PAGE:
Are they?

 

No!  Deep tissue massage and deep pressure massage are not one in the same and knowing the difference is very important!  So let’s dig a little deeper into this issue!  Pun intended.

No Pain, No Gain?

Hi, I’m a massage therapist and I specialize in deep tissue massage (DTM).  On occasion, I encounter individuals who have the concept DTM all wrong. I hope they are the ones reading this right now.

 

When I’m giving my clients their pre-consultation before the start of a session, the last thing I say before leaving the room is something along the lines of “be sure to let me know if you need more or less pressure at any time during the massage”.  And every so often, I will have a client who responds to me with “No pain, no gain!” or “I know I’m going to hate this (and you), but it will be so worth it later!”

 

But that’s a common misconception about this modality — you’re not supposed to dread the idea of a DTM and then go ahead and get one anyway!  Do you know how many times I have watched people twinge on my table and then try to convince me that they don’t want me to ease up the pressure?  If the pressure is causing you to twitch, then you’re not receiving the benefit that the therapy is intended to provide.  So let’s elaborate on why you shouldn’t allow yourself to accept such unnecessary pain when you’re supposed to be healing yourself!

Deep Tissue Massage vs Deep Pressure Massage

This main difference between the two is that while DTM accesses deeper layers of muscle, deep pressure massage is simply pushing harder.

 

DTM is all about working the sub-layers of muscle and fascia in order to correct an area of dysfunction.  The strokes of pressure should be slow paced and careful, allowing the “knotted” muscles to respond and release on their own.  Yes, DTM can be uncomfortable;  in addition to gliding over those rough knots, your therapist is likely going to come across some trigger points here and there.  If you’ve ever had trigger point therapy, you know that getting those sharp spots to relax can be a little intense!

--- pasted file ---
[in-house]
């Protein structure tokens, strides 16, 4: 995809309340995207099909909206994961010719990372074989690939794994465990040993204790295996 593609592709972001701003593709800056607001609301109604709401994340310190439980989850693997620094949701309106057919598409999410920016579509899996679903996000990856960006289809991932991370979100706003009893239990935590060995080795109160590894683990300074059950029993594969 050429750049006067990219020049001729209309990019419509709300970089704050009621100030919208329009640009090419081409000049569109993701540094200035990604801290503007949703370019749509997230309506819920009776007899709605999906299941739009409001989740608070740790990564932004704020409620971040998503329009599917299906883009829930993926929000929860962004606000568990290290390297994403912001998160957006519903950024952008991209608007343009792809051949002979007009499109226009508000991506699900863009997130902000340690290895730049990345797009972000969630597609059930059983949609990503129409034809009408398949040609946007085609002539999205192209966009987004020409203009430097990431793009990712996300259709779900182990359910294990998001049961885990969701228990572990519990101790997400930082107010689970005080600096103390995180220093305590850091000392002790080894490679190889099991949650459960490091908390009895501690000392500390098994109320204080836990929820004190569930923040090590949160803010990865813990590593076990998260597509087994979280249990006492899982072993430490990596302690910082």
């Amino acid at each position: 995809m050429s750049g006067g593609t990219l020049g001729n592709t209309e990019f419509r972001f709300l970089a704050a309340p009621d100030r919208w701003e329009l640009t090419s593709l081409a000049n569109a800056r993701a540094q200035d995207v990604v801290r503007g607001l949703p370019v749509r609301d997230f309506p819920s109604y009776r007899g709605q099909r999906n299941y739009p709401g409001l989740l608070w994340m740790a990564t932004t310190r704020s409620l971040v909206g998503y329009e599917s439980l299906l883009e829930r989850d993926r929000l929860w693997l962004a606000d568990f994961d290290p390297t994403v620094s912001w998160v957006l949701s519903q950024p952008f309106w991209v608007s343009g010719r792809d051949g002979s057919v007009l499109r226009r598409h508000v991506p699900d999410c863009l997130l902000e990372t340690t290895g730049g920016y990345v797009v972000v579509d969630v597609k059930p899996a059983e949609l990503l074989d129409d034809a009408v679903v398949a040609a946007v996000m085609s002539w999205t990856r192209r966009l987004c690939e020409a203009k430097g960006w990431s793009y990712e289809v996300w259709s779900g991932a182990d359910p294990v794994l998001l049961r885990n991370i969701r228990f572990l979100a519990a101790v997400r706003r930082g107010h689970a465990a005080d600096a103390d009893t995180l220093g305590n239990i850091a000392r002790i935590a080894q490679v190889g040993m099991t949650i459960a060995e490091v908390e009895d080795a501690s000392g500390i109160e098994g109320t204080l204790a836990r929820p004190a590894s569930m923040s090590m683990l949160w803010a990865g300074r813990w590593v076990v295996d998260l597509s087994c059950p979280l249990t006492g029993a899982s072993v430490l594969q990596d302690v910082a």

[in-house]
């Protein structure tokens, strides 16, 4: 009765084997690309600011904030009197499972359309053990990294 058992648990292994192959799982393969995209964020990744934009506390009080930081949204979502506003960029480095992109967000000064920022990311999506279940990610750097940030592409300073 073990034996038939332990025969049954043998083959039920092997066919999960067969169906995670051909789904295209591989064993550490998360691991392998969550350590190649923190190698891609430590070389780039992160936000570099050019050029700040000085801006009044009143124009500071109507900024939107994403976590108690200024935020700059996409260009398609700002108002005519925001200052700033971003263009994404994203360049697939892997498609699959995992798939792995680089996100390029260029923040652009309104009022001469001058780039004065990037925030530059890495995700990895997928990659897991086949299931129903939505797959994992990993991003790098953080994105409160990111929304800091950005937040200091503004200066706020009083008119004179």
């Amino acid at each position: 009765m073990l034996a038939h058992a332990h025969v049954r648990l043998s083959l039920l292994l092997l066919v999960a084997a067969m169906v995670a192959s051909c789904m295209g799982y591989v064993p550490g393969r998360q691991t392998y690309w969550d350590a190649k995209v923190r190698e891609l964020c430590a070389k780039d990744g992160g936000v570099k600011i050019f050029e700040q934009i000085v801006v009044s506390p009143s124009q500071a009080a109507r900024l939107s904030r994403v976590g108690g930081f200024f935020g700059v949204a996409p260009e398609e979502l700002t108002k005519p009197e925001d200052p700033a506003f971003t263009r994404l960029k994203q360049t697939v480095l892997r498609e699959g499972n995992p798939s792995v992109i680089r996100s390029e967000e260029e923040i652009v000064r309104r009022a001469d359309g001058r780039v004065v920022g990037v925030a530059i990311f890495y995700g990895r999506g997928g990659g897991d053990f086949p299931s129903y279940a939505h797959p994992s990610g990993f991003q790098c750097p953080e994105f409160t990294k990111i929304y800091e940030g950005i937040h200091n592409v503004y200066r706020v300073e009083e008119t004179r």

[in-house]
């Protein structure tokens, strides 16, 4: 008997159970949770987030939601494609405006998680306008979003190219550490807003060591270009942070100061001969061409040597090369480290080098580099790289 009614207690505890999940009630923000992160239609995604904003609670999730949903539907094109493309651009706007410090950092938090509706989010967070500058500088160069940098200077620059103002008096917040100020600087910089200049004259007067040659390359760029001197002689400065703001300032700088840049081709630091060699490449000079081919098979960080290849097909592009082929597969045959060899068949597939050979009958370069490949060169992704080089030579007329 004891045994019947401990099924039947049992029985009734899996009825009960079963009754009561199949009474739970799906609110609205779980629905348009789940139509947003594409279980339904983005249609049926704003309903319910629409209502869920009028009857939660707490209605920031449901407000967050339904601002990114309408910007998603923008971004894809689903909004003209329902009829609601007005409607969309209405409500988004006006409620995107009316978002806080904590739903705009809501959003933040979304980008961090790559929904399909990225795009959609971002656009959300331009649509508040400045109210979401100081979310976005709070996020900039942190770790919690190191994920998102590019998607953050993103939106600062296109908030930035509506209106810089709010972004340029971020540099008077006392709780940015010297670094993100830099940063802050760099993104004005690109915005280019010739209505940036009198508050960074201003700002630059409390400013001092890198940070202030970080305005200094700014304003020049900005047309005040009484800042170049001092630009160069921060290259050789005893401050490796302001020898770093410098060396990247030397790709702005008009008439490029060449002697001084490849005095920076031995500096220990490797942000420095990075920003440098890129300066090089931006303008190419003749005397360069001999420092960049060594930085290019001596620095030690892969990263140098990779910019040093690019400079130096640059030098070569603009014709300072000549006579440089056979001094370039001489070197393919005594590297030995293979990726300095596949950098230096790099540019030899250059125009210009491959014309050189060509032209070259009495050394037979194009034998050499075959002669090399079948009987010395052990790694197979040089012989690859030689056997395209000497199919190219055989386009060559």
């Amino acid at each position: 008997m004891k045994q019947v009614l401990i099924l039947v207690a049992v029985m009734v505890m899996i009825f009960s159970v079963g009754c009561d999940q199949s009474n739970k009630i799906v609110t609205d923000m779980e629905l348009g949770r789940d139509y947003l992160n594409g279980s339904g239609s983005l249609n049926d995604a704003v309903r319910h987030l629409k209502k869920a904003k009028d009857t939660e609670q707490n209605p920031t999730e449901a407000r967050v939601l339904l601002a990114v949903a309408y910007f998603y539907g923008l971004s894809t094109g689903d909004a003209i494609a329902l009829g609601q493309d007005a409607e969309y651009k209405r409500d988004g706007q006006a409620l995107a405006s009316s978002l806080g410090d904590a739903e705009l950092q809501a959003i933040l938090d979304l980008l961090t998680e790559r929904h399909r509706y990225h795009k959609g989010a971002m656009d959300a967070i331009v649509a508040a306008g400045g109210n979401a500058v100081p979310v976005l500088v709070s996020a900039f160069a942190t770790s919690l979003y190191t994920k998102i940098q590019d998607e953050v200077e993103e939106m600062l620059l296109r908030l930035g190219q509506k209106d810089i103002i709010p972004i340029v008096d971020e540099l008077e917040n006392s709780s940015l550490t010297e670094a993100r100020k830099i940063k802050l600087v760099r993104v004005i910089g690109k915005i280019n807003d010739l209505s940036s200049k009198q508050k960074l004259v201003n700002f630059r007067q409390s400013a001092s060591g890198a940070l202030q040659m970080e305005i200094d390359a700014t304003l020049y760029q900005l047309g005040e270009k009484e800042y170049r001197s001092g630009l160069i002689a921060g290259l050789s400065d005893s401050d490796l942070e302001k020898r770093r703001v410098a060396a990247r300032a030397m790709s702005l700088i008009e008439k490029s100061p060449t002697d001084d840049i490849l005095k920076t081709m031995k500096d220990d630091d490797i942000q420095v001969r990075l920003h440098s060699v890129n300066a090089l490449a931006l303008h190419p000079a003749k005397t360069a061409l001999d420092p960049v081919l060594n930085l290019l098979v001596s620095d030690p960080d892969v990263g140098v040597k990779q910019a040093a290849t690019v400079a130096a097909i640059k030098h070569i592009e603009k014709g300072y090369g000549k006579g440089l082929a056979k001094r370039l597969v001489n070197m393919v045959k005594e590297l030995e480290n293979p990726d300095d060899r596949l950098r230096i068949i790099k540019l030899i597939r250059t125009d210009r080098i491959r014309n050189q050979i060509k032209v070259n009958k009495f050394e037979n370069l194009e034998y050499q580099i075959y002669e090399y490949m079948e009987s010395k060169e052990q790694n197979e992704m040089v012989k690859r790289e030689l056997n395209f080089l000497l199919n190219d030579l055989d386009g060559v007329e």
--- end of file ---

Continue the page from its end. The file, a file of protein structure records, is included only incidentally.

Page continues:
But in regards to deep tissue, there is a difference between hurting so good and putting yourself through intolerable pain.  If you’re instinctively feeling a sense of relief while simultaneously experiencing some dull aching during your massage, that’s good pain!  But if you’re feeling sharp, hot, or crushing pain and can’t wait for the massage to be over, that’s not what you’re supposed to be getting from this — that’s bad pain!  While it’s normal for the body to ache for a day after DTM, you don’t want to feel like you’ve just been hit by a truck or, in a really bad case, wake up with bruises.

 

Benefits of Deep Tissue Massage

Benefits of DTM include easing muscle tension, enhancing mobility, improving blood circulation, and reducing emotional stress.  Forceful pressure can do just the opposite of what DTM aims to accomplish.  When your body tenses up, your muscles are naturally resisting the pain and pushing back against the excessive pressure; not allowing the knots to relax themselves and heal.  So remember, the difference is important and you’re the one in control of your selfcare.

 

Now that you have this information, here are some things you should keep in mind when you schedule a DTM appointment:

  • There’s really no such thing as a full-body DTM.
    • If your therapist was going to provide DTM to every muscle in your body, that would take up approximately fifteen hours of your day.  Multiply the price of a massage by fifteen.  And then think about the wellbeing of your massage therapist.
    • Choose a specific area of your body that you feel would benefit most from DTM.
  • Speak up if the pressure is too intense
    • I can’t emphasize this enough.  You might be thinking that the massage therapist is the expert and that you shouldn’t question what he/she is doing.  Therapists might be able to read body language, but they can’t read your mind.
    • Every client has a different threshold for pain.  The pressure your therapist is using might feel amazing to one client but agonizing for another.  Don’t agonize — speak up!
  • Different parts of your body can tolerate different levels of pressure
    • The upper half of your body might be able to take a good amount of pressure, but then your therapist uses the exact same pressure on your legs and you find yourself resisting.  This is normal and your therapist can always adjust to your preferences.

 

So there you have it!  Be kind to your body and don’t confuse deep tissue massage with deep pressure massage!

 

Written by: Katrina Jenkins

Photo Credit: Pixabay